New London Architecture

Urban Oasis: Cloistered House

Thursday 13 May 2021

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David Taylor

Editor, NLQ and New London Weekly

'I really love this project. There’s something almost eccentric and amazing about the fact that you walk in and it is not until you go down and discreetly open these little sliding doors and you see this amazing project’ – Melissa Dowler, Director, Bell Phillips Architects


Cloistered House by Turner Architects, the restoration and extension of a Cubitt-built Georgian terraced house in a conservation area,  has won the Urban Oasis of the Year prize. The prize recognises innovative urban gardens, celebrating the best outside oasis whether that be a courtyard, a rooftop, or a beautiful balcony space. The house was carefully given life having been left to ruin for many years. It retains the formal room arrangement over three storeys, stacking studies, bedrooms and bathrooms. This creates a line of defence between the street and the new extension to the rear.

Referencing Dutch courtyard paintings, traditional East Asian courtyard houses and monastic cloisters, the extension has a formal courtyard arrangement with the intent of creating a protected and quiet space at the heart of a family home.

The Cloistered House is, says architect Paul Turner, a good example of his practice’s belief in architecture as storytelling. And that story is a rich one that draws on the courtyard and cloister spaces that have been inspired by the house’s historian clients.
The scheme is essentially of two parts. The first is the existing house, a late Georgian terrace in south east London; the second being a new extension built to its rear. The ‘narrative’ is a series of new, protected spaces in a courtyard arrangement with the rear presenting as a communal gathering space behind the refurbished cellular rooms to the front. The house was restored following being left empty for 15 years, the architects also creating dining and gathering spaces at the ground floor rear as a place to celebrate family rituals – cloistered spaces and references which also pick up on some of the interests of the historian clients, such as the courtyards of Dutch paintings or Benedictine monasteries. These spaces – including a dining area and kitchen – are ‘protected’ by the cellular rooms to the front, with Iroko timber used to provide warmth while the second courtyard includes a single cherry tree and a green roof sits above the scheme as it leads out to a garden.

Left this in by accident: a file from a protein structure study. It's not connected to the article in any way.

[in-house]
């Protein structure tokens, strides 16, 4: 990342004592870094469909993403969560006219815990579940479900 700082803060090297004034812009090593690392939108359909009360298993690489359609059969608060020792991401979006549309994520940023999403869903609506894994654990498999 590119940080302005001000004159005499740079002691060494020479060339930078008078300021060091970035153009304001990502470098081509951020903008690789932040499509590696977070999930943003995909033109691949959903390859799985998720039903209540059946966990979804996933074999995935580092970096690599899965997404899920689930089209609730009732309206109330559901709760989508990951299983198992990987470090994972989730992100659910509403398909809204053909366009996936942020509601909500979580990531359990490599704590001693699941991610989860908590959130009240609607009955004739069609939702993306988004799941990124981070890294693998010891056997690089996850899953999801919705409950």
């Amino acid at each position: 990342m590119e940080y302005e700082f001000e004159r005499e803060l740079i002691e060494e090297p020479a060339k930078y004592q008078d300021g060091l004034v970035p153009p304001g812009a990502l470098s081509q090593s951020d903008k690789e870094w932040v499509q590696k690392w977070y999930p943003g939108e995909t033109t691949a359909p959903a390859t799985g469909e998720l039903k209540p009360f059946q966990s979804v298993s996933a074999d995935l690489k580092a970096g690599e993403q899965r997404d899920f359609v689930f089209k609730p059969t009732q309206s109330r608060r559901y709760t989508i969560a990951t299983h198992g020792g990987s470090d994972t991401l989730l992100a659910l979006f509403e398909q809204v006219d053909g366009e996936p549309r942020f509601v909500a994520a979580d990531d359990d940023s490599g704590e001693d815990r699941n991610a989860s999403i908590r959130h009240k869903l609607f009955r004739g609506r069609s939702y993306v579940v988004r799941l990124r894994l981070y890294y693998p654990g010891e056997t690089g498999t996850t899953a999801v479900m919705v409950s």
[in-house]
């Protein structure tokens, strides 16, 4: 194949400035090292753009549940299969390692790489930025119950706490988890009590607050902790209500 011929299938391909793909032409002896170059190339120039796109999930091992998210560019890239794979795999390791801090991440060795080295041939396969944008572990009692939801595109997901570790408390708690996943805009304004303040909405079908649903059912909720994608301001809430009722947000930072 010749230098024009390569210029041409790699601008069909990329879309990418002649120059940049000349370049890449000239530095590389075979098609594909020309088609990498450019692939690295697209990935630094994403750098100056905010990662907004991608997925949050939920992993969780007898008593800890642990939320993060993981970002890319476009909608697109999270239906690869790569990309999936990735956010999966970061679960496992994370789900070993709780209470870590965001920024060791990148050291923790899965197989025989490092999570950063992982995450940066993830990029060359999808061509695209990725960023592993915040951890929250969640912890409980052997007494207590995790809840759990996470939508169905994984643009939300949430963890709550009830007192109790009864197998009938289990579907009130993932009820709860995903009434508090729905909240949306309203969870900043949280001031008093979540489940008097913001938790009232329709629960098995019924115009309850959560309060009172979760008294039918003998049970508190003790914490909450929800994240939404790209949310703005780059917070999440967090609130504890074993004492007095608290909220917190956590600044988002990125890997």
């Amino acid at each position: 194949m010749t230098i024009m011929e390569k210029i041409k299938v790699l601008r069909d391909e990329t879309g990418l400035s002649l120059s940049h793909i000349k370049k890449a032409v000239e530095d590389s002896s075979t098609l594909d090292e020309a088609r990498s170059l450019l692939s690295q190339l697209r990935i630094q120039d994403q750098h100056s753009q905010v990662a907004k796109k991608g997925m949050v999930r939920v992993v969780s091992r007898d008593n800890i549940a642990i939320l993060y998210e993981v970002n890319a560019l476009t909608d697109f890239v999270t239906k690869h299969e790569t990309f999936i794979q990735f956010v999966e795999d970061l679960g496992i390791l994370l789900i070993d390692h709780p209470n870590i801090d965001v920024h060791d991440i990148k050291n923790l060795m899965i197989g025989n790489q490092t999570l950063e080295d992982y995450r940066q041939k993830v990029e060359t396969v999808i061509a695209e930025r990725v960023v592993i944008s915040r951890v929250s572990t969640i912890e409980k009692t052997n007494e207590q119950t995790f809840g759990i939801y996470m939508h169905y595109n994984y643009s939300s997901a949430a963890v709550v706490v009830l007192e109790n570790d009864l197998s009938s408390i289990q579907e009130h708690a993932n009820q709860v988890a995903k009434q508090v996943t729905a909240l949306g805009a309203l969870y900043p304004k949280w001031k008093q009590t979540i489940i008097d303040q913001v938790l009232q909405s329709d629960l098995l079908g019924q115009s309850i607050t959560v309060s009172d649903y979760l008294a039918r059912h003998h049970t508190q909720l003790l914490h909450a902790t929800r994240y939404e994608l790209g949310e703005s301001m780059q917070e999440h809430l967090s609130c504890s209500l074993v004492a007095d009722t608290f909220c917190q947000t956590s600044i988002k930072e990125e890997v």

Paul Turner, Director and Architect, Turner Architects and Homeowner Sarah Langford





COMMENTS FROM THE JUDGES AND ARCHITECTS

The Judges: 

‘I can imagine sitting there when that cherry tree is in blossom and looking out’ – Kunle Barker, CEO, Melt Property

‘[The architect's] ambition is all fantastic. It is vaulting ambition and it is successful in that way’ – Amin Taha, Director, Groupwork

The Architect:

‘As a practice we’re interested in storytelling, as a reason for what we’re doing, working quite closely with the client to ensure that there’s a good narrative that underlines all the decision-making as we go through’ 
 
‘The clients are historians; they are writers, with interests in politics and law. And so we tried to reinterpret the formal architecture of those institutions in a domestic setting’
WHO ARE THIS YEAR'S JUDGES?

TEAM CREDITS

Architect
Turner Architects Ltd

Structural Engineer
Bini Struct-E ltd

Planning Consultant
SM Planning

Other
West & Reid

Photographer
Adam Scott


VIEW THIS YEAR'S SHORTLIST
FOLLOW DON'T MOVE, IMPROVE! ON INSTAGRAM
ABOUT DON'T MOVE, IMPROVE!

David Taylor

Editor, NLQ and New London Weekly


Don't move, Improve

#DontMoveImprove

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